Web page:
Remuscularization of myocardial scar tissue in the failing heart will require sizable muscle surrogates. Accordingly, we tested whether large EHM can be engineered under the defined, Serum-free EHM Protocol. We also reasoned that casting patches rather than loops would facilitate scaling toward clinical needs. Accordingly, we developed stamps with flexible tips by 3D printing for the penetration of EHM mixtures cast into a size-adapted mold (Figure 5A). This allowed us to scale EHM patches variably, reaching sizes for clinical translation (15×17 mm and 35×34 mm containing 10×106 and 40×106 CMs respectively; thickness: 0.5±0.1 mm, n=5; Figure 5B and 5C). Cells in EHM patches were homogenously distributed and structurally organized along traction force lines (Figure 5C). It is important to note that EHM patches and loops contracted similarly (online-only Data Supplement Movie V). Because nondisruptive measurements will finally be essential to document EHM patch quality, we developed an optical force assessment strategy by correlating FOC recorded in individual EHM loops with FAC in EHM patches from the same production runs. This analysis revealed a correlation of FOC and FAC recorded in EHM loops and patches, respectively (online-only Data Supplement Figure XI); further refinement of this measure will be required to account for homogeneity, shape, and force distribution of the different culture formats.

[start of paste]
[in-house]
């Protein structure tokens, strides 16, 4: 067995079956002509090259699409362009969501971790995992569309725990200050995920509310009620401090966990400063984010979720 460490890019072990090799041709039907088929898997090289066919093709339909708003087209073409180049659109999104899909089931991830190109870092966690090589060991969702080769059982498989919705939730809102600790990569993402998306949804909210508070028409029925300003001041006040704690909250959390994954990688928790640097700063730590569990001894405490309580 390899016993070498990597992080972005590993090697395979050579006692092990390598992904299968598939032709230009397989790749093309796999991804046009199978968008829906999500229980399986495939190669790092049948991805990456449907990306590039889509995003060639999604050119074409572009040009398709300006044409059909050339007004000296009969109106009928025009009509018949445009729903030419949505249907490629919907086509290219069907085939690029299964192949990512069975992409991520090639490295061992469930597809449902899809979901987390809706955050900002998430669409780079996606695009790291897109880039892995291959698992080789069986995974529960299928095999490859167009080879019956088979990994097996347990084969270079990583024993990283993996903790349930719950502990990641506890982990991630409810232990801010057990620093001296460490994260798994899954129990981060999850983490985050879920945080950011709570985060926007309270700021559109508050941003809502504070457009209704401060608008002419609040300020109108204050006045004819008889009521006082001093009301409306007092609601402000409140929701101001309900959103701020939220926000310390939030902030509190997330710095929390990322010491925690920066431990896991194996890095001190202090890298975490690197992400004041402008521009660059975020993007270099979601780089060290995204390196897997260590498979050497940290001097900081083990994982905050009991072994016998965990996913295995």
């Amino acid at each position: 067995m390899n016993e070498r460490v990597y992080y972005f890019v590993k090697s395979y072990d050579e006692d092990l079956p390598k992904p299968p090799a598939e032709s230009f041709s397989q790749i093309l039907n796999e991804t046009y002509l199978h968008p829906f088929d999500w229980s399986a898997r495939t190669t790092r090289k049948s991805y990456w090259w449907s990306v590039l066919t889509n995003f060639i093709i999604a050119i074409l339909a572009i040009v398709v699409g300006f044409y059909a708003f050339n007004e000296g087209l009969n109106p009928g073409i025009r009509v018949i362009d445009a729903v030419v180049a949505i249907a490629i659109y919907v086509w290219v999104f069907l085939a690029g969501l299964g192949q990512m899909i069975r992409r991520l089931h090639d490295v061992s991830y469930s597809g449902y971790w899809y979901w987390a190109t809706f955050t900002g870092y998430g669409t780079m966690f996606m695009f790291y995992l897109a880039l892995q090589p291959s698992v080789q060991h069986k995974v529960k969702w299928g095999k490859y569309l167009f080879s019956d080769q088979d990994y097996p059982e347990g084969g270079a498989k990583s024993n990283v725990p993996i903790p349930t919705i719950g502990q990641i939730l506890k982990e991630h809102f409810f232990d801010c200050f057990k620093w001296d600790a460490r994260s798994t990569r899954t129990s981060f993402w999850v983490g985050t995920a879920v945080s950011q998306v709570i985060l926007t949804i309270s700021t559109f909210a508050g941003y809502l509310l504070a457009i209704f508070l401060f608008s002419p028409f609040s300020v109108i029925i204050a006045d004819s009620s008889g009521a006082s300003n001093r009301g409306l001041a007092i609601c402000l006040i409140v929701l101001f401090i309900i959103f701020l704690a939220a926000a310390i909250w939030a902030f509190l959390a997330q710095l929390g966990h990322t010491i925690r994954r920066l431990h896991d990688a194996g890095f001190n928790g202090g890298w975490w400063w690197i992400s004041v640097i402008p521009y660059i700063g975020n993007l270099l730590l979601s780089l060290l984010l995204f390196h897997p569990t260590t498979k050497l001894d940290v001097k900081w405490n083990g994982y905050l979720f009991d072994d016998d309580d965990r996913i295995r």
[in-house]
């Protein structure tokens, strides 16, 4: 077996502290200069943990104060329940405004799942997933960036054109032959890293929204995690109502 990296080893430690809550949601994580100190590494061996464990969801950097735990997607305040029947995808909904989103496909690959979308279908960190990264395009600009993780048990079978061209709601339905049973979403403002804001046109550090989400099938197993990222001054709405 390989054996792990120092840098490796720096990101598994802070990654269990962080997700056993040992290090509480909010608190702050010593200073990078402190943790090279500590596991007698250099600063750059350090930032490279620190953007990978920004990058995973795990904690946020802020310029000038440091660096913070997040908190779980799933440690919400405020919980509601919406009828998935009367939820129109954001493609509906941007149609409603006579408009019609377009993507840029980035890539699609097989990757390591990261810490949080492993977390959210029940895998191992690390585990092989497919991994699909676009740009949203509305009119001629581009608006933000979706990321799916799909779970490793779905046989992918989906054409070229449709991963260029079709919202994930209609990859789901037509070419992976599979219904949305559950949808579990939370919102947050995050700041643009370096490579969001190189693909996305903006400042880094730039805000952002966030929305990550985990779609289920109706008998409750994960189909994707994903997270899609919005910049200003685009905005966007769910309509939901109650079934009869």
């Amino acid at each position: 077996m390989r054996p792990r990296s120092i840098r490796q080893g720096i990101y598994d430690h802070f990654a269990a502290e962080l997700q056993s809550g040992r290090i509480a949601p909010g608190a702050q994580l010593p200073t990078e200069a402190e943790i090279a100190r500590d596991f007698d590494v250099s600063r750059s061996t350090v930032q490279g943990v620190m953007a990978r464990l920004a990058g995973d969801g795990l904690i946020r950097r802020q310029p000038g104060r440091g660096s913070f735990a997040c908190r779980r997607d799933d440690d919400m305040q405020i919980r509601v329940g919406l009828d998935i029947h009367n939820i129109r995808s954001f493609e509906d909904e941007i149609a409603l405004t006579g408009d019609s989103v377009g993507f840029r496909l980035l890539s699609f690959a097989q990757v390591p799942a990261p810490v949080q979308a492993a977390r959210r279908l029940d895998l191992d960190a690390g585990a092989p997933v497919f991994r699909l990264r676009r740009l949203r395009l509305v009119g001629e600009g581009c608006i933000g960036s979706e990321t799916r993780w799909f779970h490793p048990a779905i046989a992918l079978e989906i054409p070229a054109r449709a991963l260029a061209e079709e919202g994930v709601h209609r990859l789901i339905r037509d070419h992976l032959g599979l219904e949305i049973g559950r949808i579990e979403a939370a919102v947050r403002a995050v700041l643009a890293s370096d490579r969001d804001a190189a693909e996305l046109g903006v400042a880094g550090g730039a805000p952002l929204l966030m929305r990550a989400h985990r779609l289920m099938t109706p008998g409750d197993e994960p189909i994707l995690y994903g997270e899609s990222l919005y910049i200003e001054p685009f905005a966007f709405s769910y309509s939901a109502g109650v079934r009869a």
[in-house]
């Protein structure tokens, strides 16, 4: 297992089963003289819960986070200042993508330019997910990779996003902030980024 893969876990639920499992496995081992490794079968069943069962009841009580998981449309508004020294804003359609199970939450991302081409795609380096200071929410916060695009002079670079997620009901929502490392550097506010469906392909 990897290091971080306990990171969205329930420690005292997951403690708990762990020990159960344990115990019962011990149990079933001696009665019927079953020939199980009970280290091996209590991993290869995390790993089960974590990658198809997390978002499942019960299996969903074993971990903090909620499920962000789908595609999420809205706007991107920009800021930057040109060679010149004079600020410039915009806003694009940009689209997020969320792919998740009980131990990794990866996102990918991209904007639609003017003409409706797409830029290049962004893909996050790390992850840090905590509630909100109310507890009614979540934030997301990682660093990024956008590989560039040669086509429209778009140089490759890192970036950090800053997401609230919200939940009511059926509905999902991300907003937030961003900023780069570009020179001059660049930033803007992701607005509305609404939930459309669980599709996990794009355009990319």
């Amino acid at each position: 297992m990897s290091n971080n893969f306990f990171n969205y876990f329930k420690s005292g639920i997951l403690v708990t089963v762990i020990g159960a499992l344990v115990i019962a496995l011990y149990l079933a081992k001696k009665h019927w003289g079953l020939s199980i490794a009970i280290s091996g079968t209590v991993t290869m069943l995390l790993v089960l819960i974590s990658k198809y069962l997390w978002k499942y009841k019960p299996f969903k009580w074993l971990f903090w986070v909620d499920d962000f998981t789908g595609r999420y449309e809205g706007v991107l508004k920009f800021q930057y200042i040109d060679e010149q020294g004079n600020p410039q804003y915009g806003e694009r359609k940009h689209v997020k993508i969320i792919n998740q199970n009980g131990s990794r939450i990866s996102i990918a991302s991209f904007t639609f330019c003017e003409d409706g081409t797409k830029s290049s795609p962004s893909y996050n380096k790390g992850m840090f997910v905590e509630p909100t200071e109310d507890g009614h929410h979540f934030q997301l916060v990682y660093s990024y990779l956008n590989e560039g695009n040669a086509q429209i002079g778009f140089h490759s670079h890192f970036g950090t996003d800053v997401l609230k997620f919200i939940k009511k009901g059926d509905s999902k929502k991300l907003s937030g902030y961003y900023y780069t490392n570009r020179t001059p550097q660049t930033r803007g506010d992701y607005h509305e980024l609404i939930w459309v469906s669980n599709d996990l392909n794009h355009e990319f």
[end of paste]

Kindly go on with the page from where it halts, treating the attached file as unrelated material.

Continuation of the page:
Figure 5.

Figure 5. Scaling of EHM for heart repair.A, Technical drawings of the EHM patch manufacturing devices: Top left, 3D-printed patch holder with flexible poles; Top right, inverted patch holder positioned in hexagonal casting mold; Bottom, top view on patch holder for small and large EHM patch with dimensions in millimeters. B, Display of different EHM designs (from left to right): small (1.5×106 cells/500 µL) and big (2.5×106 cells/900 µL) loops, fusion of 5 big loops according to technology reported earlier for rat,42 small (10×106 cells/2 mL) and clinical-sized large (40×106 cells/8 mL) patch. C, Overview and 90° projections of an immunostained (f-actin in green) small EHM patch (image stitched together from 24× 850×850 µm tiles); boxed areas magnified on right for a demonstration of cell orientation. Bars: 5 mm (overview) and 1 mm (magnifications). D, Explanted rat heart 4 weeks after epicardial implantation of an EHM patch in a RNU rat; bar: 1 cm. E, Overview of human EHM on rat heart, immunostaining of human MYH7 (red), dashed line outlines the human EHM; bar: 500 µm. F, Immunostaining of human EHM 107 days after implantation, cardiac troponin T (red), sarcomeric actinin (green), nuclei (blue); bar: 100 µm. G, Immunostaining of CD31 (white) and human specific β1-integrin (red); bar: 500 µm. EHM indicates engineered human myocardium.